I do not know how best to review and relate the works of Eliot. "The Waste Land" is an atrocious work, as I stated in my review of it alone, that is unintelligible at best and, in reading reviews from readers who adored it, that seems to be a consensus. It is a work praised for coming about at the right time and reflecting a mood and attitude that the dominant writers of the period adhered to. It's intentionally disjointed and broken and weird smattering of allusion and illusion.

Then there are w
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T.S. Eliot, I am spectacularly ambivalent about. I greatly admire his verse, but I often find myself emotionally blindsided by his imagery. He often seems to be moving in directions perpendicular to those I move in, and while he offers ideas that I find valuable for coping with the modern world, he also offers ideas I find unpalatably modern. I hope some day to actually make it through "The Waste Land."
I haven't taken the time to look up the references. I might do so another day. The goal I had in mind while reading this was to try and "feel" what the words evoked, simply by allowing myself to let them wash over my thoughts, if you will. I really "enjoyed" the fifth part of "The Wasteland". I'm extremely curious to get some extra speculations or interpretations of what rock "represents".

All in all, for me, it was a peaceful read that not only allowed my mind to wander with the words but also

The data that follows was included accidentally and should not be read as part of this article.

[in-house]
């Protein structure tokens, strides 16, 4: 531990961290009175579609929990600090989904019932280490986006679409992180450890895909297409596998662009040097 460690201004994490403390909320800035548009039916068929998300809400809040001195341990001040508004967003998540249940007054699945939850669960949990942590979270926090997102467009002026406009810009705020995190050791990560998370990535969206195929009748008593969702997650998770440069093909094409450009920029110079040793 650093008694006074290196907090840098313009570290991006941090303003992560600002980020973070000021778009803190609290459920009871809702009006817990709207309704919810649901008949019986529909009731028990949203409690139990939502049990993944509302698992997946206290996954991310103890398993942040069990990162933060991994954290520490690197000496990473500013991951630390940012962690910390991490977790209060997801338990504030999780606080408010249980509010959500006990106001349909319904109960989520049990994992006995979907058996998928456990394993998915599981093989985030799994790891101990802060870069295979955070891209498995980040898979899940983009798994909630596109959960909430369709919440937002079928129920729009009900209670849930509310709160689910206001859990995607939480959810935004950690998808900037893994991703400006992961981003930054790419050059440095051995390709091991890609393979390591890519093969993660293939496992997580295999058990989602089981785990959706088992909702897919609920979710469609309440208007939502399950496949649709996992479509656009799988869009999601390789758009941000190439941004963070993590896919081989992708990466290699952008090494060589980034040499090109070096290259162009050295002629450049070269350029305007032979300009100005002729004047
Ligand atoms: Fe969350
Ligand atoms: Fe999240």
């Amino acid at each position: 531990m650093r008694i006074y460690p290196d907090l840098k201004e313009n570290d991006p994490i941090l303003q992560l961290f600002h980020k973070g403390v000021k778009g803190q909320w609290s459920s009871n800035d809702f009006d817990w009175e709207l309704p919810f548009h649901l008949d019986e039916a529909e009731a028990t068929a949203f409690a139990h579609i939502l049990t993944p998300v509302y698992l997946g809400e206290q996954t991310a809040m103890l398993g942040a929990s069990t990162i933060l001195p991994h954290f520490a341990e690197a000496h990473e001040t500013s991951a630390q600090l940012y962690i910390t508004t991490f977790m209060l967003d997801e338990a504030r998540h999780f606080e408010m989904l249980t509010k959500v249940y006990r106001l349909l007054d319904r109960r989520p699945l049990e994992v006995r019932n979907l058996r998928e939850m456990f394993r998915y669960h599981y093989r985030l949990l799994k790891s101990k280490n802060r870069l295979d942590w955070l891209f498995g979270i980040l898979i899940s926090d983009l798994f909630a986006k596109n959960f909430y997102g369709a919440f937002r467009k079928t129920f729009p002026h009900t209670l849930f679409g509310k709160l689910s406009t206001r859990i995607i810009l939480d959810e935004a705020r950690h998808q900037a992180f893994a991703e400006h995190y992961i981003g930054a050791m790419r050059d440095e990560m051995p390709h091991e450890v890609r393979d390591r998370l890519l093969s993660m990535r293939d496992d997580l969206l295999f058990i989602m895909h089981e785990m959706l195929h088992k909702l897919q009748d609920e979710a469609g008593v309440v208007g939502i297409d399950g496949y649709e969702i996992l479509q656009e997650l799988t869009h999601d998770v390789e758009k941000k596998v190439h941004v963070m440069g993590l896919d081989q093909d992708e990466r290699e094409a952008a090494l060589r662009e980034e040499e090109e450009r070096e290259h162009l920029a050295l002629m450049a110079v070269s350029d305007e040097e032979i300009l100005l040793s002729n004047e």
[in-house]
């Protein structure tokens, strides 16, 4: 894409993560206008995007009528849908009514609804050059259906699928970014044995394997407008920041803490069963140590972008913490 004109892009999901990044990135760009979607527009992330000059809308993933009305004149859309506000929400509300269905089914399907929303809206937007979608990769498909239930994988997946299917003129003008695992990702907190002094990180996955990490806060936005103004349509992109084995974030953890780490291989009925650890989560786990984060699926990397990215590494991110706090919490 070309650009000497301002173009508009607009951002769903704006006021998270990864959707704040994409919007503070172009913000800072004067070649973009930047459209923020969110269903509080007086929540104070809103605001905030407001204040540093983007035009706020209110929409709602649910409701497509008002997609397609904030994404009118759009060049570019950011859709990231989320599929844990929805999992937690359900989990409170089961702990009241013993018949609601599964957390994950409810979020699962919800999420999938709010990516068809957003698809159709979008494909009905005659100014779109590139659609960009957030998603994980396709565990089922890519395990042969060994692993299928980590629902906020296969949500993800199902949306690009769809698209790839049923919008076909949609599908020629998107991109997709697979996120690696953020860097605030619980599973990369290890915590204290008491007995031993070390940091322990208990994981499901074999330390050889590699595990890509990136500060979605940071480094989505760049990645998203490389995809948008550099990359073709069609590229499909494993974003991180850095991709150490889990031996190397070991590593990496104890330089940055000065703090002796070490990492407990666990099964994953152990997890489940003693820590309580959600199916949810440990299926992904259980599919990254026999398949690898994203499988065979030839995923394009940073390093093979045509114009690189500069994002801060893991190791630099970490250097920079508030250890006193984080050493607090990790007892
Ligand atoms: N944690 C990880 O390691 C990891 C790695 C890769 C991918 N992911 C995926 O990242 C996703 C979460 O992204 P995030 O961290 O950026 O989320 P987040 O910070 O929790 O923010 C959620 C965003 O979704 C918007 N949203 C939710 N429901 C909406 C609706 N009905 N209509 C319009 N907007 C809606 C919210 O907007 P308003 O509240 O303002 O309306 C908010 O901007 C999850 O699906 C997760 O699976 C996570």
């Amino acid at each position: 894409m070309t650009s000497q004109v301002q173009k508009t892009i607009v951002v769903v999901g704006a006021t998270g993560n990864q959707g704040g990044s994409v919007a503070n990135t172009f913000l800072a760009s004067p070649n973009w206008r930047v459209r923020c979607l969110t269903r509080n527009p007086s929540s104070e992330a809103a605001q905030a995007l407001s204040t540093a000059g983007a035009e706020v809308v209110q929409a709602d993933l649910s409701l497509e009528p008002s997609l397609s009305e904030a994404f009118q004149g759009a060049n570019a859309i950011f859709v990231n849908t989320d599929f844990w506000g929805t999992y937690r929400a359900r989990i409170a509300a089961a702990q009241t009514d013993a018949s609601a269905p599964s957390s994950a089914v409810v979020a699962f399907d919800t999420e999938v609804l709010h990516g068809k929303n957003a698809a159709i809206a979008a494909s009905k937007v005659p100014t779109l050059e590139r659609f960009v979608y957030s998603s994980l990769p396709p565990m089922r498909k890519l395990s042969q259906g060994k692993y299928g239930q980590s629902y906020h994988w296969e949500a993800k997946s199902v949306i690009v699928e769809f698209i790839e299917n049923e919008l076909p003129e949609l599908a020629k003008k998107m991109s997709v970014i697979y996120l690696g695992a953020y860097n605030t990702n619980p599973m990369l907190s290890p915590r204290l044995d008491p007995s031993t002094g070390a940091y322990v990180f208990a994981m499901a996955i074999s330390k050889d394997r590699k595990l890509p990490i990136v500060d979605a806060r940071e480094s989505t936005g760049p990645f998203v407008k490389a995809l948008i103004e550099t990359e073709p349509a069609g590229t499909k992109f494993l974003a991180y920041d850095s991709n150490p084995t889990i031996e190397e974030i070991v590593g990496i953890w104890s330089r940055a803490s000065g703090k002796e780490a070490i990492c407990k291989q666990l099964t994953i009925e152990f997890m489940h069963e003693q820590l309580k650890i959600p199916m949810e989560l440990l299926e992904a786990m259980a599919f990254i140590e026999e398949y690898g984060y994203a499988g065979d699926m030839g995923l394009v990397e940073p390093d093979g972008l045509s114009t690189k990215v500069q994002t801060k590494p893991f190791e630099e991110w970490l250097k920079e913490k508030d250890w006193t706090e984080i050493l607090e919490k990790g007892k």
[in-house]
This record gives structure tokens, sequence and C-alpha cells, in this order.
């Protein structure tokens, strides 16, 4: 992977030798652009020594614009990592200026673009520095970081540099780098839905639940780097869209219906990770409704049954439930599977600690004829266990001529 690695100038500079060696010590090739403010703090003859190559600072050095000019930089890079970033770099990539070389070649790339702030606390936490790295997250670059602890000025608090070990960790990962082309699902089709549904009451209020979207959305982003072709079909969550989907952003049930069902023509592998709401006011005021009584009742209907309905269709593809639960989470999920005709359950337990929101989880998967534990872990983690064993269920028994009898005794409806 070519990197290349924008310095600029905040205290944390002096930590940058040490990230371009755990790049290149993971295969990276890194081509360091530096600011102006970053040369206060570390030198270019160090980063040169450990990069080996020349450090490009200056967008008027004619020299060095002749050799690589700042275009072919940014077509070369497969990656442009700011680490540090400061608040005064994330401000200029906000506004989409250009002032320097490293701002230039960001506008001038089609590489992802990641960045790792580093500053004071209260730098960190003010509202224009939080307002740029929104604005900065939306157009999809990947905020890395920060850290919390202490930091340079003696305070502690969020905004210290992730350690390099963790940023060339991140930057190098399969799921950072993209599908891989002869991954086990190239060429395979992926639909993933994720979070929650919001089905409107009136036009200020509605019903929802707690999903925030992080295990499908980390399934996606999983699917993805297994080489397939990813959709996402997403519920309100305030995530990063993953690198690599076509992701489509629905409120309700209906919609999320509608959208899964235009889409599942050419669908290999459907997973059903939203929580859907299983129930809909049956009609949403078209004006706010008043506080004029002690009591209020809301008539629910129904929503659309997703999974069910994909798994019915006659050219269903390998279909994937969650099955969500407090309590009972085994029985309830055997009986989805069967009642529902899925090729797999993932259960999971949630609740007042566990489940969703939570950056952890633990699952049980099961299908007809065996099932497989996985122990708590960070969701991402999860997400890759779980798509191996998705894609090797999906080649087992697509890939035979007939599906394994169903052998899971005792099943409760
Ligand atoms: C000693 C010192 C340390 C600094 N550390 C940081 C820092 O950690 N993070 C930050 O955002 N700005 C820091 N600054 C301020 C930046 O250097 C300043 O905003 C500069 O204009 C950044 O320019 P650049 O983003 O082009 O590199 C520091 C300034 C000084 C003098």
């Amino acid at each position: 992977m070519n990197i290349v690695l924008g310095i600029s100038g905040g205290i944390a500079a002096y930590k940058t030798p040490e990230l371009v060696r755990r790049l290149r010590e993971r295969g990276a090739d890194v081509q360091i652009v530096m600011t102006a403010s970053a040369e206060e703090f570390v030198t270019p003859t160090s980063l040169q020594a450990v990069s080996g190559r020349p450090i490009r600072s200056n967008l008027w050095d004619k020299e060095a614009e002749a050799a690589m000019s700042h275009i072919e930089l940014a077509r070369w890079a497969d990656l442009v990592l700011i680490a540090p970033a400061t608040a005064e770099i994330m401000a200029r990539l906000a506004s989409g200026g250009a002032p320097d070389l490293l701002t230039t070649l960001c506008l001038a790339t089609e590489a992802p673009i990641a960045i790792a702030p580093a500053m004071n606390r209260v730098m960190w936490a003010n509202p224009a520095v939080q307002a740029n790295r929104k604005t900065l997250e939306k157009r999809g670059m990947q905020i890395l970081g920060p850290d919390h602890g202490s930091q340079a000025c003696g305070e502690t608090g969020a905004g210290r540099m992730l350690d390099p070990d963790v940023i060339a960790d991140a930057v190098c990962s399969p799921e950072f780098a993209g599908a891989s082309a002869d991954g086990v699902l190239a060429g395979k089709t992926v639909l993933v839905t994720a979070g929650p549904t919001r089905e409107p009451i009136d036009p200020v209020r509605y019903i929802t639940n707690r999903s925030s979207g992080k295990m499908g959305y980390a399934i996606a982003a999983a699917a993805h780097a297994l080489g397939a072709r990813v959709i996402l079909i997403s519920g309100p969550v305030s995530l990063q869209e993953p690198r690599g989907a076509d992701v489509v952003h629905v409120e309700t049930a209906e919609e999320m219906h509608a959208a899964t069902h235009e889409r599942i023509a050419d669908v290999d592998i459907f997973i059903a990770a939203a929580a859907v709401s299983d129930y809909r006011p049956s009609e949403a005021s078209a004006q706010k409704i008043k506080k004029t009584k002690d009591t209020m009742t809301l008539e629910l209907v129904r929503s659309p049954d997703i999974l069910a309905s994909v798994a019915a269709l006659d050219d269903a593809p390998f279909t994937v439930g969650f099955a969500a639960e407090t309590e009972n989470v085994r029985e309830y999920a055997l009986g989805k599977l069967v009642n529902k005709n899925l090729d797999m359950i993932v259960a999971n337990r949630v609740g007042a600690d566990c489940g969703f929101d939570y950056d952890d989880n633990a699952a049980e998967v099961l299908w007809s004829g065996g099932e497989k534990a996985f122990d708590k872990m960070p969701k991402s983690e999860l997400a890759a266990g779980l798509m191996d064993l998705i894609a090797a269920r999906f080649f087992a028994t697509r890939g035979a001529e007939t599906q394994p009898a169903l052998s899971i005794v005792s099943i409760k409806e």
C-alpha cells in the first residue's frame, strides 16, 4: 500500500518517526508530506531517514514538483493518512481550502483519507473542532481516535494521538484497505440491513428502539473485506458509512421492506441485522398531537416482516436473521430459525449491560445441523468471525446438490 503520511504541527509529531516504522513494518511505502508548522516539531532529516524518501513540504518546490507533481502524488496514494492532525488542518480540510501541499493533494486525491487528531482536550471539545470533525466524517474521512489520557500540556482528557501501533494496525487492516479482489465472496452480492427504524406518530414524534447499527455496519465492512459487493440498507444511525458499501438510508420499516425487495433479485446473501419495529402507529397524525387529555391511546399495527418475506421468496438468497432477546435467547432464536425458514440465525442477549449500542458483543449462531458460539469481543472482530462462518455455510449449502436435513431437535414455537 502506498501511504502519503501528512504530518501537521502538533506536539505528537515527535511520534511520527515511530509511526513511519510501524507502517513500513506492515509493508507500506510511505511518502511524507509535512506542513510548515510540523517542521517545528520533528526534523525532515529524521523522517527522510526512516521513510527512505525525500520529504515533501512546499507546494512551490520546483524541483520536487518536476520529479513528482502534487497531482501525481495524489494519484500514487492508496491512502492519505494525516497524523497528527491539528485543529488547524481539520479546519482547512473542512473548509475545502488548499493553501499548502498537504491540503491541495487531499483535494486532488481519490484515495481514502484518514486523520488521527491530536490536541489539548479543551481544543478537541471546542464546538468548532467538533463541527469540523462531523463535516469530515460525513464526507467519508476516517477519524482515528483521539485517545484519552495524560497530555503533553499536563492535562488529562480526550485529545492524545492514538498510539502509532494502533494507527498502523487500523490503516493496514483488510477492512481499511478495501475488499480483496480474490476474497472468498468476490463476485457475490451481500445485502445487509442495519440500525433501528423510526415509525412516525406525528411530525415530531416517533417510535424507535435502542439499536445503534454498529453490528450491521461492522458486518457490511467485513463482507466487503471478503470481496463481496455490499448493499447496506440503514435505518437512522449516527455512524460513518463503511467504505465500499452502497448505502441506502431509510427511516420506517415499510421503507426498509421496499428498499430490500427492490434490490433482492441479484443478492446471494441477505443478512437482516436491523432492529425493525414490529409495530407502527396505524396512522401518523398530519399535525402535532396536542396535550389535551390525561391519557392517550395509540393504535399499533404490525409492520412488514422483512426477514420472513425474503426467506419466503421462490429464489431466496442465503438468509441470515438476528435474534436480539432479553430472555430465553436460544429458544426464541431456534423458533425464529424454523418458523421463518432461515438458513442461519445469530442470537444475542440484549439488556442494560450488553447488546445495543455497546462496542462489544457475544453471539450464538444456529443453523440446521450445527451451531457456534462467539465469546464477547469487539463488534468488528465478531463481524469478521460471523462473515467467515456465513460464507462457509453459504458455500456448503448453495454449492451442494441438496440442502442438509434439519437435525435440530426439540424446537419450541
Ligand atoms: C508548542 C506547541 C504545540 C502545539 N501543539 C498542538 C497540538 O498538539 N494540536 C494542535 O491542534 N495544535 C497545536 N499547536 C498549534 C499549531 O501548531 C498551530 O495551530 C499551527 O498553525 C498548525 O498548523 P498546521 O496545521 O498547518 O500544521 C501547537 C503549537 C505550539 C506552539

I enjoyed this a whole lot more than I expected to. There were of course some poems that I didn't enjoy as much as others *cough*the waste land*cough* but overall it was really enjoyable
The poems in this collection are arranged in a sort of progression of quality (in my mind). Prufrock is good, The Waste Land is insight, Ash Wednesday is beauty and The Rock is prophesy. I never knew I liked Mr. Eliot so much.
Karen Michele
It has been a long road back to an enjoyment of poetry from the confusion of attempting to analyze poetry in high school to just being absorbed in the beauty of the words and reading great poetry simply for enjoyment as an adult. Before reading Eliot’s collection, I was only familiar with Cats, the musical, and his Old Possum’s Book of Practical Cats which is quite a different style from the poems in this collection. I did find one poem, though, that had familiar but not verbatim lines from the ...more
Shann Clemow
Alright, so we all knew that I have a major thing for T. S. Eliot anyway and this particular book is required reading for my course.

As per, I jumped right in with The Lovesong of J. Alfred Prufrock because it is my absolute favourite and luckily one of the poems we have to read. Having now studied it, I don't understand it more because, honestly, there is no way in hell any of us are going to 100% understand Eliot and, if we did, many literary theorists would be out of a job. However, I do appre
I love this book, it was a hand-me-down from my oldest brother when he finished studying for his A Levels. Due to this is is well dog eared and penned. Not a line doesn't have a scribble of some sort marking down an interpretation of Eliot's literary prowess.

My favourite of the poems in the book is Portrait Of A Lady, something about this poem just speaks to me. I love the language used and the images conveyed. You can tell that every word Eliot has put forward to you has been carefully chosen a

T.S. Eliot is one of the greatest poets of all time. There are only a handful of poets that are even in the same league with him. I have said that when I drink tea, like T.S. Eliot, my entire life flashes before my eyes. It is the simple things that burn memories in our mind. Who speaks of memory and desire like Eliot? No one.

"April is the cruellest month, breeding
Lilacs out of the dead land, mixing
Memory and desire, stirring